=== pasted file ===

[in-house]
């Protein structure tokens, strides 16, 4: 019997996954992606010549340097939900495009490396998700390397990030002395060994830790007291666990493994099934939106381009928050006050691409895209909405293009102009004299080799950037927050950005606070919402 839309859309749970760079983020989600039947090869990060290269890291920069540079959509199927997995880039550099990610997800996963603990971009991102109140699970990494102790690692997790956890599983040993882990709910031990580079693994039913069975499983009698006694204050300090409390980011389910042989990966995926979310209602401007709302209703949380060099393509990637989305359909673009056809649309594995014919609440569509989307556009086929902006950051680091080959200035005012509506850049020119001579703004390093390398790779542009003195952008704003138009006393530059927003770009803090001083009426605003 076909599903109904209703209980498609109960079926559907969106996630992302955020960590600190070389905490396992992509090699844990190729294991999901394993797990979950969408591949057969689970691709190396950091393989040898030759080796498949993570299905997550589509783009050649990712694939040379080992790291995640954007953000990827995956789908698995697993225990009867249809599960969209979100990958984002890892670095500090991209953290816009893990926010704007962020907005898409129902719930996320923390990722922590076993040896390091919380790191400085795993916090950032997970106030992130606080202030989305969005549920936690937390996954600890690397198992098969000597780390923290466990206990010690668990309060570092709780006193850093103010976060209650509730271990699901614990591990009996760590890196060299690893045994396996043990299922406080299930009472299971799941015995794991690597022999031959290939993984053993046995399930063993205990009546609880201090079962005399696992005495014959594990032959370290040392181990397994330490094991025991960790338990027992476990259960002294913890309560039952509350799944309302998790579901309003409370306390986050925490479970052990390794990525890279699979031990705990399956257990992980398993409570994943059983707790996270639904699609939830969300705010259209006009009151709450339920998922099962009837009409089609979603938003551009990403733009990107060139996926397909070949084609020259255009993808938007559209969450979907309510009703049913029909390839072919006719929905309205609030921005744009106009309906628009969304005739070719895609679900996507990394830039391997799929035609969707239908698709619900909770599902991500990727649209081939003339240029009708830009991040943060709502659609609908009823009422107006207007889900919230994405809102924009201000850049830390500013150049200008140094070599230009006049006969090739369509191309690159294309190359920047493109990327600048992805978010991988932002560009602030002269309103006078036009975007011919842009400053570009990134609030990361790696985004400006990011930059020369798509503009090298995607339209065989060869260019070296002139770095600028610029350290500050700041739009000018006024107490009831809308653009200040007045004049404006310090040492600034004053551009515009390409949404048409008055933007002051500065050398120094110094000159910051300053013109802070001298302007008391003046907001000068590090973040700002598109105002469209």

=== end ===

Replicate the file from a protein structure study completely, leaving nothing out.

[in-house]
């Protein structure tokens, strides 16, 4: 019997996954992606010549340097939900495009490396998700390397990030002395060994830790007291666990493994099934939106381009928050006050691409895209909405293009102009004299080799950037927050950005606070919402 839309859309749970760079983020989600039947090869990060290269890291920069540079959509199927997995880039550099990610997800996963603990971009991102109140699970990494102790690692997790956890599983040993882990709910031990580079693994039913069975499983009698006694204050300090409390980011389910042989990966995926979310209602401007709302209703949380060099393509990637989305359909673009056809649309594995014919609440569509989307556009086929902006950051680091080959200035005012509506850049020119001579703004390093390398790779542009003195952008704003138009006393530059927003770009803090001083009426605003 076909599903109904209703209980498609109960079926559907969106996630992302955020960590600190070389905490396992992509090699844990190729294991999901394993797990979950969408591949057969689970691709190396950091393989040898030759080796498949993570299905997550589509783009050649990712694939040379080992790291995640954007953000990827995956789908698995697993225990009867249809599960969209979100990958984002890892670095500090991209953290816009893990926010704007962020907005898409129902719930996320923390990722922590076993040896390091919380790191400085795993916090950032997970106030992130606080202030989305969005549920936690937390996954600890690397198992098969000597780390923290466990206990010690668990309060570092709780006193850093103010976060209650509730271990699901614990591990009996760590890196060299690893045994396996043990299922406080299930009472299971799941015995794991690597022999031959290939993984053993046995399930063993205990009546609880201090079962005399696992005495014959594990032959370290040392181990397994330490094991025991960790338990027992476990259960002294913890309560039952509350799944309302998790579901309003409370306390986050925490479970052990390794990525890279699979031990705990399956257990992980398993409570994943059983707790996270639904699609939830969300705010259209006009009151709450339920998922099962009837009409089609979603938003551009990403733009990107060139996926397909070949084609020259255009993808938007559209969450979907309510009703049913029909390839072919006719929905309205609030921005744009106009309906628009969304005739070719895609679900996507990394830039391997799929035609969707239908698709619900909770599902991500990727649209081939003339240029009708830009991040943060709502659609609908009823009422107006207007889900919230994405809102924009201000850049830390500013150049200008140094070599230009006049006969090739369509191309690159294309190359920047493109990327600048992805978010991988932002560009602030002269309103006078036009975007011919842009400053570009990134609030990361790696985004400006990011930059020369798509503009090298995607339209065989060869260019070296002139770095600028610029350290500050700041739009000018006024107490009831809308653009200040007045004049404006310090040492600034004053551009515009390409949404048409008055933007002051500065050398120094110094000159910051300053013109802070001298302007008391003046907001000068590090973040700002598109105002469209």